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Your Inner Fish: A Journey into the 3.5-Billion-Year History of the Human…

de Neil Shubin

Outros autores: Veja a seção outros autores.

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2,220655,434 (3.93)157
Neil Shubin, a leading paleontologist and professor of anatomy who discovered Tiktaalik--the "missing link" that made headlines around the world in April 2006--tells the story of evolution by tracing the organs of the human body back millions of years, long before the first creatures walked the earth. By examining fossils and DNA, Shubin shows us that our hands actually resemble fish fins, our head is organized like that of a long-extinct jawless fish, and major parts of our genome look and function like those of worms and bacteria.--From publisher description.… (mais)
Adicionado recentemente poryarnwizard, Helenoel, vlsp, kplhs, Allama, LarnderGagnon, fionaanne
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Mostrando 1-5 de 65 (seguinte | mostrar todas)
The Aug. 11 issue of the journal Science indicated that the United States ranks near the bottom of developed countries when it comes to public acceptance of Evolution. Data from 32 European Countries, the U.S. and Japan showed that only Turkey ranked lower. Among the factors contributing to America's low score are poor understanding of biology, the politicization of science, and the literal interpretation of the Bible by a small but vocal group of American Christians, the Michigan State researchers say.

Therefore, the Inner Fish probably won't be well received by the American masses, since it discusses the discovery of a "missing link" type of fish in 2006, and discusses how life can be seen to have evolved from fish to the earliest land dwellers. If you are convinced that the world is only 6000 years old, then his description of his discovery of a 375 billion year-old fish fossil won't move you. However, if you're open to the idea, you might find his descriptions of similarities between fish, sharks, and even sponges with human organs very interesting. His recent discovery of the "missing-link" fish was reportedly the first to show joints in the fins which correspond to the shoulder, elbow, wrist, and finger. Schubin explains how those limbs appear to have evolved over time, linking sea life to life on land. He also describes, in laymans terms, how many other body parts, such as eyes and ears, have similarities in other ancient creatures. It was enlightening, easy to understand, and compelling, and not to worry, it isn't written like a science journal.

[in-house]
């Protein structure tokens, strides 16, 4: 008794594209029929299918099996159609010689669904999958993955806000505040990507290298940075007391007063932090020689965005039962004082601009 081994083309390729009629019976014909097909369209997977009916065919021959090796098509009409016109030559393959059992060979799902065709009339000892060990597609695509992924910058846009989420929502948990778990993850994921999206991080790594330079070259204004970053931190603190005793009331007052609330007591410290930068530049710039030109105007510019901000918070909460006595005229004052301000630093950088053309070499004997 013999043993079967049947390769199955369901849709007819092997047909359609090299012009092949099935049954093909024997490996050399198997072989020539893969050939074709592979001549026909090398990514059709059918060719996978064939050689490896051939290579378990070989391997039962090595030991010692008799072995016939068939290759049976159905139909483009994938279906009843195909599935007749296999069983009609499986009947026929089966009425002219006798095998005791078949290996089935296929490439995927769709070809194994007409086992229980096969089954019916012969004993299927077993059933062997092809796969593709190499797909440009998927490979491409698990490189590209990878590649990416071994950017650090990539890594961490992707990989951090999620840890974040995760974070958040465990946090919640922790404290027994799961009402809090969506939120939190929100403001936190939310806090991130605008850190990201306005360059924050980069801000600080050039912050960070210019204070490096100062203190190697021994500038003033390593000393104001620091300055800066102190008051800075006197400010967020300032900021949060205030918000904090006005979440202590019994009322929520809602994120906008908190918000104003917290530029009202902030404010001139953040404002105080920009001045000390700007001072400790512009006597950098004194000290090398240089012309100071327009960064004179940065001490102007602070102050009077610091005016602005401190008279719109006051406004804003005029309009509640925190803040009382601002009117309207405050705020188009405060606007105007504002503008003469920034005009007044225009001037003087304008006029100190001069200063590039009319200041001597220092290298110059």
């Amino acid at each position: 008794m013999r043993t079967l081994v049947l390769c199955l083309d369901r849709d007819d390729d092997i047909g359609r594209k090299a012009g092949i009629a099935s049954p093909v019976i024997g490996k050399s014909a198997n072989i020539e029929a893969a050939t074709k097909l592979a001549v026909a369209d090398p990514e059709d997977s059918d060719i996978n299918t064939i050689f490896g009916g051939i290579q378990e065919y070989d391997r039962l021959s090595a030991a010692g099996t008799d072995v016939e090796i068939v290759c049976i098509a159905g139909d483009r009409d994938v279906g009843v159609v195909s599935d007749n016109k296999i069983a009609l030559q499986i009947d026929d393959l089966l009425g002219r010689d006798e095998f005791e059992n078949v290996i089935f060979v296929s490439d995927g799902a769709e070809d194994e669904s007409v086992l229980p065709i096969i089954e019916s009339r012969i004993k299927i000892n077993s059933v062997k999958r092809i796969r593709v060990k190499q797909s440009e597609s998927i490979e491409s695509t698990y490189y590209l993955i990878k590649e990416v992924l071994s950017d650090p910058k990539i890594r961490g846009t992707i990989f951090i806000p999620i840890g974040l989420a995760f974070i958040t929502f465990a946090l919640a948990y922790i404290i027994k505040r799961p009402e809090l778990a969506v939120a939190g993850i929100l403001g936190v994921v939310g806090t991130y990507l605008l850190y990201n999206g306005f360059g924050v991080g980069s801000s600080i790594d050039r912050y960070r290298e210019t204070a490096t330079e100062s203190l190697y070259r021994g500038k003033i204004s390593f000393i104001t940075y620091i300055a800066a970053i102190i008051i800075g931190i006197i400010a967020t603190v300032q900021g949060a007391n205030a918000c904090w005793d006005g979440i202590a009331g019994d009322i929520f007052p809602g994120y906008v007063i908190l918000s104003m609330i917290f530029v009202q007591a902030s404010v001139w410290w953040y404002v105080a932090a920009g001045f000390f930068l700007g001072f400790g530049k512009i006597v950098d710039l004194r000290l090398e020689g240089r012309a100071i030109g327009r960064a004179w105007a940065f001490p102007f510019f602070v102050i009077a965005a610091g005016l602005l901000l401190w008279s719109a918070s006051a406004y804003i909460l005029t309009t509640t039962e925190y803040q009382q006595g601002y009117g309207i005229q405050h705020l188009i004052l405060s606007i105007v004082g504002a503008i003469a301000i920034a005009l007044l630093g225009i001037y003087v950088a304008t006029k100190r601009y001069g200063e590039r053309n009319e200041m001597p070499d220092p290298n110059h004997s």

( )
  rsutto22 | Jul 15, 2021 |
A really excellent book that gives some insight to how we came to be here and the consequences of ancient choices on our bodies. ( )
  robert_goss | Apr 19, 2021 |
Your Inner Fish
A Journey into the 3.5-Billion-Year History of the Human Body
By: Neil Shubin
This was a terrific look at how nature was a recycler of ideas! Through the years if something didn't work nature didn't necessarily make a new creature but used recycled ideas on creatures to see where that would lead. The book just didn't cover paleontology but also genetics, biology, and more. It was very informative and interesting! The way the information is presented is light and comfortable, touch of humor, and easy to follow. If this genre interests you, then this is a must read! ( )
  MontzaleeW | Dec 29, 2020 |
I read the German translation. There were a few mistakes I noticed, but the translation was smooth and easy to read.